Respecting Nature

Discussion in 'Help From Above' started by DeeVeeEight, Jul 30, 2017.

  1. Smokey15

    Smokey15 So old that I use AARP bolts.

    We only have 5 acres, but we a little over three of it is alfalfa. One of our neighbors/friend cuts and harvest it a couple times per year. When we moved here there were very few milkweed plants. Little by little we have a lot more growing now. We see more Monarch Butterflies now. We also have planted many flowering plants to attract bees.
    My wife maintains several Humming Bird feeders. Damn. those little guys are quick!
    Last edited: Oct 16, 2017
    matt68gs400 likes this.
  2. Guy Parquette

    Guy Parquette Platinum Level Contributor

    Milkweed and Monarch's, thanks for bringing back some childhood memories.

    Monarch's; Something to do with life and religion, My mother every year until she passed would cut a piece of milkweed with the white blacked striped caterpillar munching on the leaf, and put it in a jar with holes punched through the cap. And we would watch it go through its phases of life.

    Milkweed; I was probably about 9 yrs old with three sisters and one bother living in an 11,00 square foot house.

    During one of my fathers many troubled times stemming from what he went through in WW2, He had a "stay" in our area healthcare facility. In one of those stays he befriended a 100% Native American Indian that had gotten into some trouble of his own . You know, long dark hair in a ponytail, spoke broken English...The real deal.
    Well after my fathers release, the Indian was released a couple days later with no where to go. So my father took him in our home. He stayed with us for just under a year. He was in his late twenties, very nice and respectful. Even being very protective of my sisters.
    Anyways getting back to Milkweed. Once in a while he would make our family a meal from nature. One was Milkweed soup...I remember it tasting absolute horrible but was told to eat it all up, I guess out of respect.

    Sadly about a month after he left, he killed himself.
    Last edited: Oct 26, 2017
  3. matt68gs400

    matt68gs400 Well-Known Member

    Great story with a tragic ending.
  4. Smokey15

    Smokey15 So old that I use AARP bolts.

    Wow! What a story. Too bad the young man had issues that lead him to end his life.
  5. Guy Parquette

    Guy Parquette Platinum Level Contributor

    Yes, sad deal for sure. It really effected my father for a long time after that, he blamed himself for it.
  6. PaulGS

    PaulGS Well-Known Member

    First, DO NOT use any pesticides or herbicides in your yard...ever. This is critical.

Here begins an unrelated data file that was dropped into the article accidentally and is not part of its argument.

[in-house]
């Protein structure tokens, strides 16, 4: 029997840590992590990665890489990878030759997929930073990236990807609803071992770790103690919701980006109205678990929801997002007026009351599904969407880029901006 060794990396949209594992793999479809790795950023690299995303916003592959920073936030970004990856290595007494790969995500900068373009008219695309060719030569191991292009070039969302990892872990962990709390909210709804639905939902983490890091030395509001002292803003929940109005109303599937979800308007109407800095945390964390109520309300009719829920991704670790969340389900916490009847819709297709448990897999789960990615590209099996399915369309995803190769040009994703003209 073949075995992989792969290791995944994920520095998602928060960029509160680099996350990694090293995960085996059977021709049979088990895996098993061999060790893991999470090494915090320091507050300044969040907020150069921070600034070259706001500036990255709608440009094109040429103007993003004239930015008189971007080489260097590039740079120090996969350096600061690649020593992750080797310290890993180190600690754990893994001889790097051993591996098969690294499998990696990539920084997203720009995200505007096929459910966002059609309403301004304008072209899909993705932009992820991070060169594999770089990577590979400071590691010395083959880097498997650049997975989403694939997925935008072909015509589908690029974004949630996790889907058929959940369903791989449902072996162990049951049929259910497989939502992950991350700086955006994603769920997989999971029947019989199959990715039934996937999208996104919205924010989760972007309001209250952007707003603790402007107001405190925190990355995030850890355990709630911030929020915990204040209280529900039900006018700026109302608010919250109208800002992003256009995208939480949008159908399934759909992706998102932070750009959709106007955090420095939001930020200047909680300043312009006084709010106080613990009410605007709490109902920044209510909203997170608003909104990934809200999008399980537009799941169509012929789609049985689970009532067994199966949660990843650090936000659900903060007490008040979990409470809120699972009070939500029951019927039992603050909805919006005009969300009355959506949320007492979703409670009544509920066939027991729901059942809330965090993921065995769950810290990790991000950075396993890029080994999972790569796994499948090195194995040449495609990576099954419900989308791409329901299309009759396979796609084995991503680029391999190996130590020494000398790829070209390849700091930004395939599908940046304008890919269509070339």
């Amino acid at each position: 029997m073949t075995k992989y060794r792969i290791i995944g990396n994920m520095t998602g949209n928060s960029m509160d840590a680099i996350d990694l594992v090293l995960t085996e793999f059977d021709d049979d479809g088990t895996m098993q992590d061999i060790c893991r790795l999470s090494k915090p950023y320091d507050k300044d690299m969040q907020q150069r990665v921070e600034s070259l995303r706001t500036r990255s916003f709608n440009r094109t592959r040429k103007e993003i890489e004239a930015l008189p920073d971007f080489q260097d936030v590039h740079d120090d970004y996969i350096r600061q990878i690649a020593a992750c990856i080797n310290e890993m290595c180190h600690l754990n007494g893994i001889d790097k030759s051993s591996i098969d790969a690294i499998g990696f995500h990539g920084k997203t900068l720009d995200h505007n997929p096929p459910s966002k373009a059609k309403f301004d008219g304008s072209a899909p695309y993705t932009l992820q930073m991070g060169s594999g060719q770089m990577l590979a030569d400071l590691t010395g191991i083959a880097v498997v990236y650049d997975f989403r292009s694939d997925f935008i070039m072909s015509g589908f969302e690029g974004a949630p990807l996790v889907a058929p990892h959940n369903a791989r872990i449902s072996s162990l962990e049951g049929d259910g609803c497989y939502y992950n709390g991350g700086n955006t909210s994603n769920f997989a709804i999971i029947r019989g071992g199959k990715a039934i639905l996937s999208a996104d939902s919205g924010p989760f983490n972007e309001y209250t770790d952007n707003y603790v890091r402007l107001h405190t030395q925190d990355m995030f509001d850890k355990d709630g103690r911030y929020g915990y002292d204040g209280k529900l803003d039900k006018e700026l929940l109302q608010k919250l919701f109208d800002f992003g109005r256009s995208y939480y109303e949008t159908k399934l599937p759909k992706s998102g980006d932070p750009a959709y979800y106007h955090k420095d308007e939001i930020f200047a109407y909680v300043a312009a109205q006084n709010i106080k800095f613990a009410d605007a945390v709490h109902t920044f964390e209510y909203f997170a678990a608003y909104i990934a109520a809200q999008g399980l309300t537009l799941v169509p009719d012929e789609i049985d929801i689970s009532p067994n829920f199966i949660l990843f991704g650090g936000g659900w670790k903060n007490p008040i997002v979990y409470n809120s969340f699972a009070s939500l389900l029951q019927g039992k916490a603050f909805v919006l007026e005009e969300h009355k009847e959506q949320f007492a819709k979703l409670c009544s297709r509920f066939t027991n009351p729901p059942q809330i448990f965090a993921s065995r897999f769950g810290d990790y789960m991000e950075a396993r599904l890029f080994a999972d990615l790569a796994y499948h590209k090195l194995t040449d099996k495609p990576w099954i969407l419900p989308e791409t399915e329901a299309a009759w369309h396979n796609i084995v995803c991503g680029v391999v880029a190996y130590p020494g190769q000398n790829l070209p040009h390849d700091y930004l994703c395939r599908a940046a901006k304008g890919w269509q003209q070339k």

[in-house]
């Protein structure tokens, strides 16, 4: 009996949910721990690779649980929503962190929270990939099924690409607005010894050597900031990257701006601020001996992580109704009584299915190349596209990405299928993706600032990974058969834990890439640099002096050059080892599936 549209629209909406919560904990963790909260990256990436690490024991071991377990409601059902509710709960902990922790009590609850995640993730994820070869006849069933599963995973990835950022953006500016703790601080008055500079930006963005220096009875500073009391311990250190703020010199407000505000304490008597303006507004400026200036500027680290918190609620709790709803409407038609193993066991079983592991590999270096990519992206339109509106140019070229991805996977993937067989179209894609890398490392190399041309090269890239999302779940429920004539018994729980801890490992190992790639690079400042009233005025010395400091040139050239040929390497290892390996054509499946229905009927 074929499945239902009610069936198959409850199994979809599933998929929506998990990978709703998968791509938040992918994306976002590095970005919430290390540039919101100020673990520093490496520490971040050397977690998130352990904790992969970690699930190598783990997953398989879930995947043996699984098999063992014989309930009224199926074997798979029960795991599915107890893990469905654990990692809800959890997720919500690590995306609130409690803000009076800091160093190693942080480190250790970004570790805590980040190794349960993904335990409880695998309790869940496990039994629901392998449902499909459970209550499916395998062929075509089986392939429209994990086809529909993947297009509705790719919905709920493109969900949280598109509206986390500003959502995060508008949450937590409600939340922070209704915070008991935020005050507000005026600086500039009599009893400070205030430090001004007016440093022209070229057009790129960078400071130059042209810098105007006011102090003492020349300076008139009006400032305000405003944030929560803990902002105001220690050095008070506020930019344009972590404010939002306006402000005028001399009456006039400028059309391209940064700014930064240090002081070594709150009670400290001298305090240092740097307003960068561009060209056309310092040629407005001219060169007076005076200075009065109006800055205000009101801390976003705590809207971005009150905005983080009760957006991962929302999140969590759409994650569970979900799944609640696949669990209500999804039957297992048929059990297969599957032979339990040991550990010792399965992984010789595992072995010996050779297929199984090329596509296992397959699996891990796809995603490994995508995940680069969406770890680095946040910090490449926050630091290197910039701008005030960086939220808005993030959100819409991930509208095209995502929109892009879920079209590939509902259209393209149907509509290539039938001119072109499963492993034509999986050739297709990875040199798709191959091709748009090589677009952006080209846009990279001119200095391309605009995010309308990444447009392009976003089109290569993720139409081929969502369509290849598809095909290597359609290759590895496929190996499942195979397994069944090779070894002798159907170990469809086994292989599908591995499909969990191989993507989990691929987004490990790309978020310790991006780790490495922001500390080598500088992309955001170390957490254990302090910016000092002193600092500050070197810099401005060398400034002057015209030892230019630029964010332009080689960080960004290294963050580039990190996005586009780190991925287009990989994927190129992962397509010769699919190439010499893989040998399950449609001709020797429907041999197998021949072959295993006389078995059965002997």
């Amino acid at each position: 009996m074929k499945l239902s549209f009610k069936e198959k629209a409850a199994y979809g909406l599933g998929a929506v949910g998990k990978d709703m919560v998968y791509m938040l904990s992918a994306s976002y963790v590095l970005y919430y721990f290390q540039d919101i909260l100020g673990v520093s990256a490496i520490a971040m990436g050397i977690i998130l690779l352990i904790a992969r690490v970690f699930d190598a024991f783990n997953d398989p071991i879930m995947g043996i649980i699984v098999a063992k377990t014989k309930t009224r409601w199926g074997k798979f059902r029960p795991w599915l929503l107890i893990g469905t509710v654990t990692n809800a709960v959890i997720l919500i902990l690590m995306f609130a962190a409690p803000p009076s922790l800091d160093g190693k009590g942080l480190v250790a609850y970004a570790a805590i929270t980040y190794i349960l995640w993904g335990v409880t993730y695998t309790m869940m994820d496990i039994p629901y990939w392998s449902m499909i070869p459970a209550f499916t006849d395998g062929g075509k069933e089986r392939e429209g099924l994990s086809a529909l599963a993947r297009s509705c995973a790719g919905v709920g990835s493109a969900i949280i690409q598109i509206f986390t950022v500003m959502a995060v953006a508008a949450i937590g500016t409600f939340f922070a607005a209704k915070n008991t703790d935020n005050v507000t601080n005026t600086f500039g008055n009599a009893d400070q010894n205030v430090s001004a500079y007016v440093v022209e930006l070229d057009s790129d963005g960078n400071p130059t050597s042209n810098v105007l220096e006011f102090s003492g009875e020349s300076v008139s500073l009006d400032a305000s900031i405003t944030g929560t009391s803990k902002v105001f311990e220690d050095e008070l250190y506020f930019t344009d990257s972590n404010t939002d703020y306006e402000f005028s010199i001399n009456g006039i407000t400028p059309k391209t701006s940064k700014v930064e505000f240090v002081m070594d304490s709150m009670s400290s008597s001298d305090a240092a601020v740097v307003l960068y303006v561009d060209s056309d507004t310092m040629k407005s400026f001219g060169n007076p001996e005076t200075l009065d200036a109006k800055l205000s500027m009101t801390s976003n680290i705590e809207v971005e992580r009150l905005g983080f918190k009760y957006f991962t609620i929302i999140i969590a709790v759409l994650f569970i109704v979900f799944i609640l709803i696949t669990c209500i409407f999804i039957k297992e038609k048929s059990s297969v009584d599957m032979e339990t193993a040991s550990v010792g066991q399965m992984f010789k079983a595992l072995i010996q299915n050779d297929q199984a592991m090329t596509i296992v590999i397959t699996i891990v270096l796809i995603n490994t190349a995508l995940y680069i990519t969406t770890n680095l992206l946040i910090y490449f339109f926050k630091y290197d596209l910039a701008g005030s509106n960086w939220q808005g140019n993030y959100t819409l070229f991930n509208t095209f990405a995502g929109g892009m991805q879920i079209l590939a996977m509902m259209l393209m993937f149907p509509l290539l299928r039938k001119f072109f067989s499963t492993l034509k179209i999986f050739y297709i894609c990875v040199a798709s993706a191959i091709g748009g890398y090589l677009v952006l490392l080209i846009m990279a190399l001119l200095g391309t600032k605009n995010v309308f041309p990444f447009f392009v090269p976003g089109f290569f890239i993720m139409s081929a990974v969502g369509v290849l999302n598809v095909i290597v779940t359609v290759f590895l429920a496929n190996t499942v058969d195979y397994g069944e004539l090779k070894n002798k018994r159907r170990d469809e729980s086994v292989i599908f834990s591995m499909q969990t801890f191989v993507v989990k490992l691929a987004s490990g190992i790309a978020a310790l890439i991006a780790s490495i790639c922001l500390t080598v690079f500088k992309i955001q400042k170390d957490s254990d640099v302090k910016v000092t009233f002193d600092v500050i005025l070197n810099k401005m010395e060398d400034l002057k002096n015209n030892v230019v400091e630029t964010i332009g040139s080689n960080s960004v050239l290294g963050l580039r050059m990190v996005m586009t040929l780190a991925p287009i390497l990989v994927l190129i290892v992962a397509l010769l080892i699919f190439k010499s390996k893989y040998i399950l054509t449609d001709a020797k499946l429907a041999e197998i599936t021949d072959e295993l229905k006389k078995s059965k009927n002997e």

Second, make the property friendly to bugs, birds, and other critters by planting lots of flowering plants, putting up bird houses, and the appropriate feeders.

    We have flowering plants from April until October, and get an unbelieveable amount of bees and birds.
  7. matt68gs400

    matt68gs400 Well-Known Member

    When it comes to controlling invasive species for the benefit of native species, sometimes herbicides are the best option. I’m defintely a person who doesn’t chemically treat his lawn.
  8. JZRIV

    JZRIV Platinum Level Contributor

    Interesting thread.

    I grew up in and still live in the country and to this day can't figure out why folks spend millions using chemicals on their lawns but to each their own. I understand its for the never ending desire to have a home with beautiful curb appeal but at what cost and not just monetary.
    I use nothing and yes I have some weeds but its green and looks nice when its cut. As restrictive as the EPA/DEP is I can't believe they still allow such wide massive chemical application through condensed areas of population like housing plans. I watch those full lawn chemical tankers going down the road and think multiply than by 1000s across the country. Yeeeks! I say that being a redneck and far from a tree hugger greeny weeney but some things are common sense and respect for this beautiful land we were born into.
    The cost alone for chemicals not to mention where do all these chemicals end up? Washing into the ground, streams and waterways. No Thanks

    Now to the mowing issue I have been mowing less often now for 3-4 years for reasons it saves fuel and wear and tear on equipment. Big fields down to once a year and areas with invasive weeds twice a year catching them just before they go to seed. I mow in stages so there are always mature areas left for butterfly's, honey bees, red winged blackbirds to nest, and places for rabbits to hide from the hawks and eagles. Jeez I sound like Marlin Perkins! As for the yard around house, due to the weather this year, I had a lot of clover come up thick. I always left it go as long as possible because there were honey bees all over chowing down. Again like the fields, I mow my yard in stages and rarely ever do it all at once.
    Smokey15 and matt68gs400 like this.

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